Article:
Each of the protrusions 130 on the inlet surface 110 has a particular shape defining a venturi passage or swirl slot 118 between adjacent protrusions 130 and leading to the swirl chamber 120. As one of ordinary skill in the art will understand, the shape of the protrusions 130 provides for a reduced pressure at the inlet and an increased velocity in accordance with Bernoulli's principle and the Venturi effect. Fluid is accelerated through each of the swirl slots 118 and about the protrusions 130 into the swirl chamber 120. In the exemplary embodiment, velocity of the fluid entering the swirl chamber 120 is approximately 65% greater than velocities achieved in conventional mechanical atomizers. Rotational velocity in the swirl chamber 120 is thus substantially increased and a thinner sheet of fluid is formed therein. As one of ordinary skill in the art will understand, the thinner sheet then provides for the formation of smaller fluid droplets.
Although the invention has been described with reference to a particular arrangement of parts, features and the like, these are not intended to exhaust all possible arrangements or features, and indeed many modifications and variations will be ascertainable to those of skill in the art.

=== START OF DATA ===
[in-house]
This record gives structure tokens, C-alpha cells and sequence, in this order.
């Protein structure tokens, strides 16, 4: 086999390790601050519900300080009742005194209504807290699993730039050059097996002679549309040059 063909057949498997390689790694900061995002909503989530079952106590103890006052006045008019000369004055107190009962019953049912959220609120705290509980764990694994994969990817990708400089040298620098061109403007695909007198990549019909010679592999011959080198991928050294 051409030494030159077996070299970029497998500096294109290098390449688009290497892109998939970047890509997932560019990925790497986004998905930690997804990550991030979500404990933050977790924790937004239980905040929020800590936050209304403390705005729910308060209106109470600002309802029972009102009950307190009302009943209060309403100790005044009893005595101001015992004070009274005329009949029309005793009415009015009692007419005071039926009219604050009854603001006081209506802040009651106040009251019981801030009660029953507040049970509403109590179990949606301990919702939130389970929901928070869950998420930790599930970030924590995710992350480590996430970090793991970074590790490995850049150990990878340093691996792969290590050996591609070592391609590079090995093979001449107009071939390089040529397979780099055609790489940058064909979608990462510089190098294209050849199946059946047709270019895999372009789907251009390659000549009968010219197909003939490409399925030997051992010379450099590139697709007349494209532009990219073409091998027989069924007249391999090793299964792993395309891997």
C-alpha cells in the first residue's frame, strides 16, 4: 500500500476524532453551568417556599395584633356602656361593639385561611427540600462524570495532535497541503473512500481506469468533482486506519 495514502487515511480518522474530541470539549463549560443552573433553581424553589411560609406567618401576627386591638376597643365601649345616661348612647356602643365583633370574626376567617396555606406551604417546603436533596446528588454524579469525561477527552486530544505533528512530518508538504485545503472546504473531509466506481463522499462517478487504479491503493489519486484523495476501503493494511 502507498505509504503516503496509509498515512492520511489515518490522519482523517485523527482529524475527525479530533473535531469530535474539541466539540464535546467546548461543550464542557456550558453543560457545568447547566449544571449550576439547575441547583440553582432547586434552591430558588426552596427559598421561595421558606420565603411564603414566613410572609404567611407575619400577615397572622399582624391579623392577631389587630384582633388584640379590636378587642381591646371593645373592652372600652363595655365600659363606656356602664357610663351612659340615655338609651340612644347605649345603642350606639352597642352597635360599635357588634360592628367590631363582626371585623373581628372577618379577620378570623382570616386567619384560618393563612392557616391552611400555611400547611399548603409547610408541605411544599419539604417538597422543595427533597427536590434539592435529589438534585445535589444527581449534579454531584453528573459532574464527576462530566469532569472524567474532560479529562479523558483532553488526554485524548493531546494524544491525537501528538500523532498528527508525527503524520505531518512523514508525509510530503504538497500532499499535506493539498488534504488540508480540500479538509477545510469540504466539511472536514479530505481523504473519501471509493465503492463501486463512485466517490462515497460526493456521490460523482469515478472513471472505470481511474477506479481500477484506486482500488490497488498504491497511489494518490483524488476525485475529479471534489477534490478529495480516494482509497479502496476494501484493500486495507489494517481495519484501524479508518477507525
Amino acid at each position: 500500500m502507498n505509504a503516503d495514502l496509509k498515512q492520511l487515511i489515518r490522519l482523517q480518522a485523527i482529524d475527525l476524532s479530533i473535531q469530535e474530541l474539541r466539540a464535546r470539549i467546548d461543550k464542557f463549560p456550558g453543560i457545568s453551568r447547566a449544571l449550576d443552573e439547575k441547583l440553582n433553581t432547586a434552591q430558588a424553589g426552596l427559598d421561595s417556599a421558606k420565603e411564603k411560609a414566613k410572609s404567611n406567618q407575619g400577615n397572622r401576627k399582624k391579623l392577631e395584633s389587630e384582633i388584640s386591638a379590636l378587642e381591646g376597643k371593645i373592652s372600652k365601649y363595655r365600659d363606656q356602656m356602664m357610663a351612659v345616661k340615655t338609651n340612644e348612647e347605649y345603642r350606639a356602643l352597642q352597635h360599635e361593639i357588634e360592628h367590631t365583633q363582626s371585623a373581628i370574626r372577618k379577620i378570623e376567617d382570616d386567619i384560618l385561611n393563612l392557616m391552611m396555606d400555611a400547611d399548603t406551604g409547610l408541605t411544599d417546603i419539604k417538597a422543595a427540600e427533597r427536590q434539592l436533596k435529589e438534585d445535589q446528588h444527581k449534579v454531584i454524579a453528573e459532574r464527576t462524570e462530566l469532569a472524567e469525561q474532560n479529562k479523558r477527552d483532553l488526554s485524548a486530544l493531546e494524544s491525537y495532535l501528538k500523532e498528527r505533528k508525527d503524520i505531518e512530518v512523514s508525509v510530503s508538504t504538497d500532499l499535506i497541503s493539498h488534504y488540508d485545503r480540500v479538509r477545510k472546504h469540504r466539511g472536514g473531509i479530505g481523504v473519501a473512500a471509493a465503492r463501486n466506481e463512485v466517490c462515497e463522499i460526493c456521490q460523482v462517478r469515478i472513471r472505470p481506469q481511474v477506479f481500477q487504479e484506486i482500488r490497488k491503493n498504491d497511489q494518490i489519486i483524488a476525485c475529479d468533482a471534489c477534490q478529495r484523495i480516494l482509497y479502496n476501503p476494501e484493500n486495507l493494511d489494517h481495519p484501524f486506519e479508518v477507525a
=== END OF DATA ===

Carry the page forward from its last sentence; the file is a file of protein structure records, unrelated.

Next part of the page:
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|US9371992 *||Feb 6, 2015||Jun 21, 2016||Plum Combustion, Inc.||Low NOx burner with low pressure drop|
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|U.S. Classification||239/490, 239/404, 239/493, 239/596|
|Cooperative Classification||F23D11/24, F23D11/383, B05B1/14, B05B1/3436, B05B1/02|
|European Classification||B05B1/02, F23D11/24, F23D11/38B, B05B1/14, B05B1/34A3B4B|
|May 2, 2007||AS||Assignment|
Owner name: COMBUSTION COMPONENTS ASSOCIATES, INC., CONNECTICU
Free format text: ASSIGNMENT OF ASSIGNORS INTEREST;ASSIGNORS:SCHINDLER, EDMUND S.;LINDEMANN, SCOTT;DALE, JOHN;REEL/FRAME:019236/0588;SIGNING DATES FROM 20070411 TO 20070420
Owner name: COMBUSTION COMPONENTS ASSOCIATES, INC.,CONNECTICUT
Free format text: ASSIGNMENT OF ASSIGNORS INTEREST;ASSIGNORS:SCHINDLER, EDMUND S.;LINDEMANN, SCOTT;DALE, JOHN;SIGNINGDATES FROM 20070411 TO 20070420;REEL/FRAME:019236/0588
|Oct 15, 2013||FPAY||Fee payment|
Year of fee payment: 4
|May 1, 2014||AS||Assignment|
Owner name: PEERLESS MFG. CO., TEXAS
Free format text: ASSIGNMENT OF ASSIGNORS INTEREST;ASSIGNOR:COMBUSTION COMPONENTS ASSOCIATES, INC.;REEL/FRAME:032801/0550
Effective date: 20140318
|Sep 4, 2015||AS||Assignment|
Owner name: BANK OF AMERICA, N.A., AS ADMINISTRATIVE AGENT, TE
Free format text: NOTICE OF GRANT OF SECURITY INTEREST IN PATENTS;ASSIGNOR:PEERLESS MFG. CO.;REEL/FRAME:036553/0940
Effective date: 20150903
|Feb 11, 2016||AS||Assignment|
Owner name: BANK OF AMERICA, N.A., AS ADMINISTRATIVE AGENT, TE
Free format text: CORRECTIVE ASSIGNMENT TO CORRECT THE INCORRECTLY RECORDED TO PATENT NO.:8571849 PREVIOUSLY RECORDEDON REEL 036553 FRAME 0940. ASSIGNOR(S) HEREBY CONFIRMS THE CORRECT PATENT NO. 8591849;ASSIGNOR:PEERLESS MFG. CO.;REEL/FRAME:037783/0850
Effective date: 20150903